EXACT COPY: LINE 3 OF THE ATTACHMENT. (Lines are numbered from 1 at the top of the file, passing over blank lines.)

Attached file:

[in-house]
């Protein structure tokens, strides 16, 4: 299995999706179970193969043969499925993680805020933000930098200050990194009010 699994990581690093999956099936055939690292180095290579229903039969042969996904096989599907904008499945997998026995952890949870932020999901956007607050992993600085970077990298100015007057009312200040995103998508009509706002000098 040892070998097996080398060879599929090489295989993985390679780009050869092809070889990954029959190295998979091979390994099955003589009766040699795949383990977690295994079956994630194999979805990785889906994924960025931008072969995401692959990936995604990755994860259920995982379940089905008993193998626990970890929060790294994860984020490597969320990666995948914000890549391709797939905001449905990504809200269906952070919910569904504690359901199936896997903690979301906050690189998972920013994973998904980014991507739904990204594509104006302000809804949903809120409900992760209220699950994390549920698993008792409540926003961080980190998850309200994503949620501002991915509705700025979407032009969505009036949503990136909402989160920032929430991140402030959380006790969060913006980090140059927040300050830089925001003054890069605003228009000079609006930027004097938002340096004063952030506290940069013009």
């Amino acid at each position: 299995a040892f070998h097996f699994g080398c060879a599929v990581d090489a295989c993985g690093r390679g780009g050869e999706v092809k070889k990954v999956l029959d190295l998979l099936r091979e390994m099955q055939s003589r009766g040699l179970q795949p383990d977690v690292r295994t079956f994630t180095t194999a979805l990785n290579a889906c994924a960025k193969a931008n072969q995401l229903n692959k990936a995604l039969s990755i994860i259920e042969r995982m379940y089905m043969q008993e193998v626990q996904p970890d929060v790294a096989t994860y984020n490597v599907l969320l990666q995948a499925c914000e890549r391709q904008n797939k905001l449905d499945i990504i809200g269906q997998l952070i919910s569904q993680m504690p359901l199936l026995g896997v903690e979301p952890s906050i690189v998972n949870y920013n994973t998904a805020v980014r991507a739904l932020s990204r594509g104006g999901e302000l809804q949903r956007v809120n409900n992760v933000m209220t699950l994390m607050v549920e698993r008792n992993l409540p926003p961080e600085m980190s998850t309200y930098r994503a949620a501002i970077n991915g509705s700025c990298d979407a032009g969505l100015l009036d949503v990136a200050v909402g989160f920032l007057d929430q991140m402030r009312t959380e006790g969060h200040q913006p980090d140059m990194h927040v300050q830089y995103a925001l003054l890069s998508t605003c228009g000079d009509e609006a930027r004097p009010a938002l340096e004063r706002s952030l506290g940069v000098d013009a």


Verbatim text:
């Amino acid at each position: 299995a040892f070998h097996f699994g080398c060879a599929v990581d090489a295989c993985g690093r390679g780009g050869e999706v092809k070889k990954v999956l029959d190295l998979l099936r091979e390994m099955q055939s003589r009766g040699l179970q795949p383990d977690v690292r295994t079956f994630t180095t194999a979805l990785n290579a889906c994924a960025k193969a931008n072969q995401l229903n692959k990936a995604l039969s990755i994860i259920e042969r995982m379940y089905m043969q008993e193998v626990q996904p970890d929060v790294a096989t994860y984020n490597v599907l969320l990666q995948a499925c914000e890549r391709q904008n797939k905001l449905d499945i990504i809200g269906q997998l952070i919910s569904q993680m504690p359901l199936l026995g896997v903690e979301p952890s906050i690189v998972n949870y920013n994973t998904a805020v980014r991507a739904l932020s990204r594509g104006g999901e302000l809804q949903r956007v809120n409900n992760v933000m209220t699950l994390m607050v549920e698993r008792n992993l409540p926003p961080e600085m980190s998850t309200y930098r994503a949620a501002i970077n991915g509705s700025c990298d979407a032009g969505l100015l009036d949503v990136a200050v909402g989160f920032l007057d929430q991140m402030r009312t959380e006790g969060h200040q913006p980090d140059m990194h927040v300050q830089y995103a925001l003054l890069s998508t605003c228009g000079d009509e609006a930027r004097p009010a938002l340096e004063r706002s952030l506290g940069v000098d013009a």